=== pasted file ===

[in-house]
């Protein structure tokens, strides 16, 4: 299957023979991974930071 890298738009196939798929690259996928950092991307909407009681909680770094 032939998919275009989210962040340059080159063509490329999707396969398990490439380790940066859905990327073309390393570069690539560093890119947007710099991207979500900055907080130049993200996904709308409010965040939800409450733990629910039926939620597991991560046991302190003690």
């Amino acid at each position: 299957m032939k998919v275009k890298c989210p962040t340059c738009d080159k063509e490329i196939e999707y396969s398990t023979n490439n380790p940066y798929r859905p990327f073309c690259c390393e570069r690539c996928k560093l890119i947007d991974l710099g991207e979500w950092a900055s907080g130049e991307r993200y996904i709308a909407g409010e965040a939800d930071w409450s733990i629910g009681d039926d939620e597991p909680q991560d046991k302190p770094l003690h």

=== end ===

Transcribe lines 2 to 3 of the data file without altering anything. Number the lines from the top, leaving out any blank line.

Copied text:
């Protein structure tokens, strides 16, 4: 299957023979991974930071 890298738009196939798929690259996928950092991307909407009681909680770094 032939998919275009989210962040340059080159063509490329999707396969398990490439380790940066859905990327073309390393570069690539560093890119947007710099991207979500900055907080130049993200996904709308409010965040939800409450733990629910039926939620597991991560046991302190003690």
């Amino acid at each position: 299957m032939k998919v275009k890298c989210p962040t340059c738009d080159k063509e490329i196939e999707y396969s398990t023979n490439n380790p940066y798929r859905p990327f073309c690259c390393e570069r690539c996928k560093l890119i947007d991974l710099g991207e979500w950092a900055s907080g130049e991307r993200y996904i709308a909407g409010e965040a939800d930071w409450s733990i629910g009681d039926d939620e597991p909680q991560d046991k302190p770094l003690h």